Jeff Metz figures he’s been farming and ranching for close to 35 of his 47 years. He grew up near Bridgeport in Morrill County in western Nebraska and lives there still – the fourth generation of his family. His great grandfather homesteaded part of what is now Metz Farm and Ranch.
Jeff was still in grade school when he bought his first calf for a 4-H project. He’d buy a few calves here and there and by the time he was a senior in high school, he had 50 cows and was well on his way to being a cattle rancher.
Today he has a mostly Black Angus commercial herd and also grows winter wheat. What Jeff likes about working with cattle depends on the day.
“I like the independent decisions you make on a day-to-day basis – it’s up to you and the way you run your program. It’s great to see the hard work all year pay off in the end: You know you’ve put a good product on the market at the end of the year.”
Jeff ’s wife Kim teaches second grade in Bridgeport. They have two sons: Dillon, 8, and Logan, 5 – who both have bought 4-H bucket calves and are continuing the family tradition. This is Dillon’s third year of cattle-raising and he’s already made more than $800 on his calves, after expenses.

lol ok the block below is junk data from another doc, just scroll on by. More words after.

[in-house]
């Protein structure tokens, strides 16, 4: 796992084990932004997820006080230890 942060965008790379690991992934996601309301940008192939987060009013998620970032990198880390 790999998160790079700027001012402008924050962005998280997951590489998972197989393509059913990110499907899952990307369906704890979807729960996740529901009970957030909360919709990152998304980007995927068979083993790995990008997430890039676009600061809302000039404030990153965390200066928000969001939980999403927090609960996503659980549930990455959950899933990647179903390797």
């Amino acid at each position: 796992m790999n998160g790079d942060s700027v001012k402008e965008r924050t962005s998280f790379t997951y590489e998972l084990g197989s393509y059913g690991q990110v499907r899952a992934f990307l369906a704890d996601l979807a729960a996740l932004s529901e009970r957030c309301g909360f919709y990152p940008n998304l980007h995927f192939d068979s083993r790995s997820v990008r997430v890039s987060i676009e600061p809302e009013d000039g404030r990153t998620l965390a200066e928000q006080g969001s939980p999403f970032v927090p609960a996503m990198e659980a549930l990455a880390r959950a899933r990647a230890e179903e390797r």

Jeff is active in Farm Bureau and served six years on the state Farm Bureau board. More recently he’s been president of Morrill County Farm Bureau and worked with other local leaders to have Morrill County proclaimed as the state’s first Livestock Friendly County in 2005.
He helped his then-State Sen. Phil Erdman write the language for the legislative bill that established the livestock-friendly program and Morrill County Farm Bureau leaders met with the county commissioners soon after the legislation became law.
“We visited with the county board and jumped through more hoops than were probably necessary, such as holding more public hearings than were probably needed, but we wanted to be certain there weren’t any questions out there” about the program and the support for livestock production that it expresses.
Since then, nearly all of the other counties in the Nebraska Panhandle have received the LFC designation. Jeff was elected as a Morrill County commissioner two years ago and he’s met with his counterparts in all of the other counties to explain the process involved in obtaining the Livestock Friendly County designation and its significance.
“Nebraska takes pride in raising the best food in the world,” he says. “If you eat, you should thank a farmer or rancher.”
Continue to check back to the blog each Thursday to get to know more farmers and ranchers from across Nebraska as they share their everyday stories. And to read past farmer and rancher profiles, click here.